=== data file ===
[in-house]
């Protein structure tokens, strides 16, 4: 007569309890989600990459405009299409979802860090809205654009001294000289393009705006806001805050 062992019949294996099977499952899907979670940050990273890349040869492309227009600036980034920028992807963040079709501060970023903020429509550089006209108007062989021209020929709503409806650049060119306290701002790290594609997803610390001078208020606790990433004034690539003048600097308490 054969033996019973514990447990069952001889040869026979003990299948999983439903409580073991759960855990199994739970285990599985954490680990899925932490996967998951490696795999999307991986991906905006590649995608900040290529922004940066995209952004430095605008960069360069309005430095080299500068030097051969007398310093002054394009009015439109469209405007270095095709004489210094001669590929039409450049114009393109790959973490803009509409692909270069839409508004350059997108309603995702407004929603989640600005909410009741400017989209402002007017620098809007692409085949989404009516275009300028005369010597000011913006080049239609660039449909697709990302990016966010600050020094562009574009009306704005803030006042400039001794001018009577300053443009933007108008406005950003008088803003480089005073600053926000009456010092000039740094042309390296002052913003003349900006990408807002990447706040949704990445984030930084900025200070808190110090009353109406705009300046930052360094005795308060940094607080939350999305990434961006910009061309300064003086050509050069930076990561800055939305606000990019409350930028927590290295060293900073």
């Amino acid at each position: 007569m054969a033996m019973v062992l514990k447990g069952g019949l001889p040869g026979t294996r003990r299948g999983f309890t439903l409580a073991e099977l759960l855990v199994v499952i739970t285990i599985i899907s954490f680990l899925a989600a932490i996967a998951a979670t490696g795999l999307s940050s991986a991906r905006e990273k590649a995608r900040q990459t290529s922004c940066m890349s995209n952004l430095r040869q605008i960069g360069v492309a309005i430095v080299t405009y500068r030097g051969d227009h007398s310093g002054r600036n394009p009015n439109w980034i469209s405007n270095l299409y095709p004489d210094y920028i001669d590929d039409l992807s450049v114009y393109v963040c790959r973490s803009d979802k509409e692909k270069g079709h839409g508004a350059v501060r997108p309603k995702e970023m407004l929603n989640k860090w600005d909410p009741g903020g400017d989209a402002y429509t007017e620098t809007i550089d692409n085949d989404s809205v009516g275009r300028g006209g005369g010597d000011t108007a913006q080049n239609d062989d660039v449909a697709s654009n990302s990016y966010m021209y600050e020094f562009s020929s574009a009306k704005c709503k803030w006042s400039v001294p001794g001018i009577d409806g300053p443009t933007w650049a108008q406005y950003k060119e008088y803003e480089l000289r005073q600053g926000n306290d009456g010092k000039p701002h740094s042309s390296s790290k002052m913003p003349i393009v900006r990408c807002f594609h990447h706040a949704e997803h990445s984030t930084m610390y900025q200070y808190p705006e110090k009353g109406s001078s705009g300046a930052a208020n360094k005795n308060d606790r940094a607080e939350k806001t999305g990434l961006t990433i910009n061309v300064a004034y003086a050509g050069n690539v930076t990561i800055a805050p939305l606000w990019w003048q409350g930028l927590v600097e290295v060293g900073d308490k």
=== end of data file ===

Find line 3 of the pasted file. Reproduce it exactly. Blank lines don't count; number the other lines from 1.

């Amino acid at each position: 007569m054969a033996m019973v062992l514990k447990g069952g019949l001889p040869g026979t294996r003990r299948g999983f309890t439903l409580a073991e099977l759960l855990v199994v499952i739970t285990i599985i899907s954490f680990l899925a989600a932490i996967a998951a979670t490696g795999l999307s940050s991986a991906r905006e990273k590649a995608r900040q990459t290529s922004c940066m890349s995209n952004l430095r040869q605008i960069g360069v492309a309005i430095v080299t405009y500068r030097g051969d227009h007398s310093g002054r600036n394009p009015n439109w980034i469209s405007n270095l299409y095709p004489d210094y920028i001669d590929d039409l992807s450049v114009y393109v963040c790959r973490s803009d979802k509409e692909k270069g079709h839409g508004a350059v501060r997108p309603k995702e970023m407004l929603n989640k860090w600005d909410p009741g903020g400017d989209a402002y429509t007017e620098t809007i550089d692409n085949d989404s809205v009516g275009r300028g006209g005369g010597d000011t108007a913006q080049n239609d062989d660039v449909a697709s654009n990302s990016y966010m021209y600050e020094f562009s020929s574009a009306k704005c709503k803030w006042s400039v001294p001794g001018i009577d409806g300053p443009t933007w650049a108008q406005y950003k060119e008088y803003e480089l000289r005073q600053g926000n306290d009456g010092k000039p701002h740094s042309s390296s790290k002052m913003p003349i393009v900006r990408c807002f594609h990447h706040a949704e997803h990445s984030t930084m610390y900025q200070y808190p705006e110090k009353g109406s001078s705009g300046a930052a208020n360094k005795n308060d606790r940094a607080e939350k806001t999305g990434l961006t990433i910009n061309v300064a004034y003086a050509g050069n690539v930076t990561i800055a805050p939305l606000w990019w003048q409350g930028l927590v600097e290295v060293g900073d308490k």